My wife and I have owned many dogs -- French Poodles, rescued Portuguese Water Dog, Wheaton Terrier, rescued Miniature Pinscher-Dachshund, and a German Shepherd. Ominous-looking, because of her dominant black color and huge ears, but unusually gentle, Hannah our Shepherd was my all-time favorite.
During one of her frequent visits to my home office, where she knew I kept treats in the lower left desk drawer, I gave her a treat. On impulse, I asked my approximately eight-year-old “friend” to come into the living room and told her she was going to learn how to roll over.
Other than basic commands, and listening to me babble on about many things, Hannah did not do tricks. That was somewhat demeaning for this beautiful creature. However, this one case would be different.
While saying, “roll over,” I grabbed her and rolled her over. She looked stunned but went along with it. We repeated this exercise two or three times. Then I said, “roll over,” and she did -- as she did whenever, after that introduction to the trick, I asked her to do so. Clearly, I could teach this “old dog” (Hannah, not me) a “new trick”.
How About Us?
How about those of us who are “old “or “middle-aged dogs”? Can we be taught to learn new tricks? Or are we set in our ways, perhaps practicing what Joel Barker, in his book Discovering the Future: The Business of Paradigms called paradigm paralysis? As a better alternative, he advocated selective paradigm pliancy, that is, be open to the possibility of fundamental changes in the limits we place on ourselves.
Our world, within and outside of our professions, is changing at an accelerated pace. Can you imagine what the next decade will bring? I cannot, other than to be certain that it will be dramatically different -- technologically, economically, politically, and socially -- then today.
Those of us -- individuals and organizations -- that want to thrive, regardless of age, will need to learn new tricks. If we choose to hunker down -- and just survive just get by, we risk irrelevance, failure, and regrets. Regarding regrets, journalist Sydney Harris said, “Regret for things we did can be tempered by time…Regret for things we did not do…is inconsolable.”
Here are some possible work-related and other “new tricks” for the “old dogs,” chronological or otherwise, among us:
- Start your own consulting business. Considering all you have experienced, surely you could learn what you need to start up and be successful in your part-time or full-time business.
- Learn how to type the correct way -- stop using the hunt and peck method.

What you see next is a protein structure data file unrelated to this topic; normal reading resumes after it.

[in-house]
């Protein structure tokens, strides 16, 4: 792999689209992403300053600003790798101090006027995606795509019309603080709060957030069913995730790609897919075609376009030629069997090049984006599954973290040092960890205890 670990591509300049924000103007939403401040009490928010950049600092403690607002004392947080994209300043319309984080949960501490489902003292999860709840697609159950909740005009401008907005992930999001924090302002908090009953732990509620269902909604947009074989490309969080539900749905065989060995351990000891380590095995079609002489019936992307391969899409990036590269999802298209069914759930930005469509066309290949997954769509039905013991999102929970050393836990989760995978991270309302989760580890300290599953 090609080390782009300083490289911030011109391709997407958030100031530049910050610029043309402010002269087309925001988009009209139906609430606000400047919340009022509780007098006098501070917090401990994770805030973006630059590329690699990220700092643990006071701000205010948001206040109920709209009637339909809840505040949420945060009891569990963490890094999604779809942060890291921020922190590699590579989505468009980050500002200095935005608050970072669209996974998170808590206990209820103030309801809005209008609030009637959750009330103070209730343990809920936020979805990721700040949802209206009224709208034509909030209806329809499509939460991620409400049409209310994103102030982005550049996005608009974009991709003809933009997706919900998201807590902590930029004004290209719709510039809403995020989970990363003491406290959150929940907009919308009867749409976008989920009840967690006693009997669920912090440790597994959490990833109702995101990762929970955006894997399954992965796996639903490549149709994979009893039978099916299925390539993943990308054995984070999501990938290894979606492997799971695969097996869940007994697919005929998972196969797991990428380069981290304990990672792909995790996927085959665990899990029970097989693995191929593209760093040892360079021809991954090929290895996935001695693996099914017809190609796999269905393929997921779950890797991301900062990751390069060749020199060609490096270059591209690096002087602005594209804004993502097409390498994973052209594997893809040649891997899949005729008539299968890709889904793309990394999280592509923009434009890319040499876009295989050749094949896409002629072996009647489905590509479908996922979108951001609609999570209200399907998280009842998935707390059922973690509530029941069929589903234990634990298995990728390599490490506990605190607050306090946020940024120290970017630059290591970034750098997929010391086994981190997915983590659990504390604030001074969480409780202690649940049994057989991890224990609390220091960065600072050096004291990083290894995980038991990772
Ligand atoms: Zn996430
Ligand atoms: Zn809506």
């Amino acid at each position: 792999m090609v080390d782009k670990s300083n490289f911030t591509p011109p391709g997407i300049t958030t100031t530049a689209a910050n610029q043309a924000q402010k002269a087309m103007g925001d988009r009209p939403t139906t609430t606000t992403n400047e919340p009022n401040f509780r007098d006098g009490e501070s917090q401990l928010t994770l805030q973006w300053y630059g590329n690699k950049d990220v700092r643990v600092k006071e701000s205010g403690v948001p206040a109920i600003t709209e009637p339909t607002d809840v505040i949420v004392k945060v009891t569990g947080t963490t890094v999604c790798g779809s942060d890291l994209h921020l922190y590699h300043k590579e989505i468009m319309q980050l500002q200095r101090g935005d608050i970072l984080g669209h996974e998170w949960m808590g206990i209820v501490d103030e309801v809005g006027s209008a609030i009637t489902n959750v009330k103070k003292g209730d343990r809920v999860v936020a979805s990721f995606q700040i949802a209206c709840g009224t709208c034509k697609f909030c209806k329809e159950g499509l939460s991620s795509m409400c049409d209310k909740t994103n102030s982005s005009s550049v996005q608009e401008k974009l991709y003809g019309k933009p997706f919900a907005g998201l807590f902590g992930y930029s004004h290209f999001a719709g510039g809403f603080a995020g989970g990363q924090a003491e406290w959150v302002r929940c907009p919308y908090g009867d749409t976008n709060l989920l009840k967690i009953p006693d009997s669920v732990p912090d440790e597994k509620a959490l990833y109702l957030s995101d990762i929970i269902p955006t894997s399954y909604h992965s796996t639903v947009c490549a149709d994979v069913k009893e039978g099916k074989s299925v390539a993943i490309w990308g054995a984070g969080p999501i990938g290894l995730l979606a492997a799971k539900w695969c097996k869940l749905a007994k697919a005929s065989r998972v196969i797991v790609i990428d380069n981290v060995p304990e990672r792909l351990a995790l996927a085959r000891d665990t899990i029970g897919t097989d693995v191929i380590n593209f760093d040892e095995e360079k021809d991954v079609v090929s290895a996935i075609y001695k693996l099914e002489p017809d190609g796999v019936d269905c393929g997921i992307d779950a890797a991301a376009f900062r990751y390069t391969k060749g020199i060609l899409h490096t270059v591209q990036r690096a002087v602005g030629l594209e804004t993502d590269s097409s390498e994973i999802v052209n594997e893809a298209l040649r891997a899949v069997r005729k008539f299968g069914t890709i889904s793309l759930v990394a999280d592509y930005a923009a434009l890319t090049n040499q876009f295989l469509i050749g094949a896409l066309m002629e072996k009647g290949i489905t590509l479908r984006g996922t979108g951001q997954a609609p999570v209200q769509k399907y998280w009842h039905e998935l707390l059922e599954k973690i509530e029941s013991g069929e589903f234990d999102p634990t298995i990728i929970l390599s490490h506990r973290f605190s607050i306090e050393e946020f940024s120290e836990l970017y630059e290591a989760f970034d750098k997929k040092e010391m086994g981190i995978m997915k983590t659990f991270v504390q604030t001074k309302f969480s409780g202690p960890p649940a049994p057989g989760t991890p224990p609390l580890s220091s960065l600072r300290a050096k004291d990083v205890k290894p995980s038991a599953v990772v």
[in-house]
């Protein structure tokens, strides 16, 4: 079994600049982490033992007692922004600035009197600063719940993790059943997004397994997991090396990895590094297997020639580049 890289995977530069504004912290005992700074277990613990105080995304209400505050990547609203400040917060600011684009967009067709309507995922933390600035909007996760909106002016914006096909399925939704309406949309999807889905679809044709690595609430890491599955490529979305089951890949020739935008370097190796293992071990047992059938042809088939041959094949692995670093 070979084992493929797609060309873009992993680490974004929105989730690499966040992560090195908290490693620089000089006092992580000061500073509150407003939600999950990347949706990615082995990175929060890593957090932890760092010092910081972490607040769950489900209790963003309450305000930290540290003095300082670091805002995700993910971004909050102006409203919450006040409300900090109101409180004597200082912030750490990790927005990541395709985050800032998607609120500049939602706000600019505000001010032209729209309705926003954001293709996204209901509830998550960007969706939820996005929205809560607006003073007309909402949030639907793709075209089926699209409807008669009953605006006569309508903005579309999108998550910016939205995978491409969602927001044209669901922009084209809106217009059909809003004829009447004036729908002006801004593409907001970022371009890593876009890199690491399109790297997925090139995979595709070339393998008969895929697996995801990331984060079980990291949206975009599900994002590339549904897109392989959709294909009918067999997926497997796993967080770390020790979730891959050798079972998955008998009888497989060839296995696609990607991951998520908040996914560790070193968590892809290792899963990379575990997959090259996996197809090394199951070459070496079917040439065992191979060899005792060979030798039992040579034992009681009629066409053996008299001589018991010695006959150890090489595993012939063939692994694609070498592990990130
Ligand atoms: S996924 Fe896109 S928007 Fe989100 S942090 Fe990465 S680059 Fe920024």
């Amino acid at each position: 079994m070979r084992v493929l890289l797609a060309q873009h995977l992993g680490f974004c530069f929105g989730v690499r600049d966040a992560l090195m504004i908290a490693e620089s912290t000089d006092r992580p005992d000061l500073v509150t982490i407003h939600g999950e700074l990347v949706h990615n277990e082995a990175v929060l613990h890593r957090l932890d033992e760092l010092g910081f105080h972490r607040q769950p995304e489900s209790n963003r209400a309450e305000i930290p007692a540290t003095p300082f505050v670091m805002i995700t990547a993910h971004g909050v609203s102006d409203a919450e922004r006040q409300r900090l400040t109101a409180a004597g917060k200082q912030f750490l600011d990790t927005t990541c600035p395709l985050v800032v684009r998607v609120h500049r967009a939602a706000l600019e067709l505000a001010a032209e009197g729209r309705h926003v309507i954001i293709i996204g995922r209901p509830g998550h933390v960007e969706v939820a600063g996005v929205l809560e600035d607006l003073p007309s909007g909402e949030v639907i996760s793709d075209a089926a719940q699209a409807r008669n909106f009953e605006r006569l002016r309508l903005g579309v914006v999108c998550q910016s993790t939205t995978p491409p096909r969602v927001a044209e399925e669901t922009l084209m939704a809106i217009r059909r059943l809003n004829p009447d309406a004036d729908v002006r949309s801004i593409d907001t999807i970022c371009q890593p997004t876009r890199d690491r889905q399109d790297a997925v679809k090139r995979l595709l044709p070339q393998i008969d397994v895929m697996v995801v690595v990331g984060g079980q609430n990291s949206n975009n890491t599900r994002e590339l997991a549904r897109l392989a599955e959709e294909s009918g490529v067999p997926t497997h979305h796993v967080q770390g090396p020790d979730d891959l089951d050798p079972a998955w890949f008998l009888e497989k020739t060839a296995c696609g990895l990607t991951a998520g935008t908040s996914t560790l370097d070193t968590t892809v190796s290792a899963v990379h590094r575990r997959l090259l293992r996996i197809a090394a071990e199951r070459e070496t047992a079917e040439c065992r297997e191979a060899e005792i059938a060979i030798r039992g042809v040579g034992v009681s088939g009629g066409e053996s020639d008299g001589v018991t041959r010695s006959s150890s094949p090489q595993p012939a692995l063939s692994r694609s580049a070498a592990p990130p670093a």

- Study speaking fundamentals and experience the thrill of positively influencing an audience.
- Travel to new places in new ways.
- Request job assignments different from your norm.
- Delve into a new technology.
- Walk the Appalachian Trail, run for mayor, live and travel on a boat, or go around the world. For years, you have fantasized about these adventures. However, you have always quickly dismissed these dreams with “reasons” why they could not be fulfilled. Suggestion: At least conduct some research to learn what would be required to realize one of these fantasies, before you will no longer be physically or mentally able to do so.
The “old dog” in us, whether attributed to age or attitude, can be taught new tricks. However, we must be both teacher and learner. “In a time of drastic change, it is the learners who inherit the future,” according to self-taught social philosopher, Eric Hoffer, who went on to say, “the learned usually find themselves equipped to live in a world that no longer exists.” Let’s conclude with this challenging and uplifting advice from writer and humorist Mark Twain: “Twenty years from now you will be more disappointed by the things that you did not do than by the ones you did. So throw off the bowlines. Sail away from the safe harbor. Catch the trade winds. Explore. Dream. Discover.”
- Want to improve your writing, speaking, project management, or other knowledge and skills? Then check out my webinars, which are archived by the American Society of Civil Engineers (ASCE). They are available for purchase at individual, group, ASCE member, and non-ASCE member rates. By taking and passing a post-test, users receive CEUs based on the webinar length.
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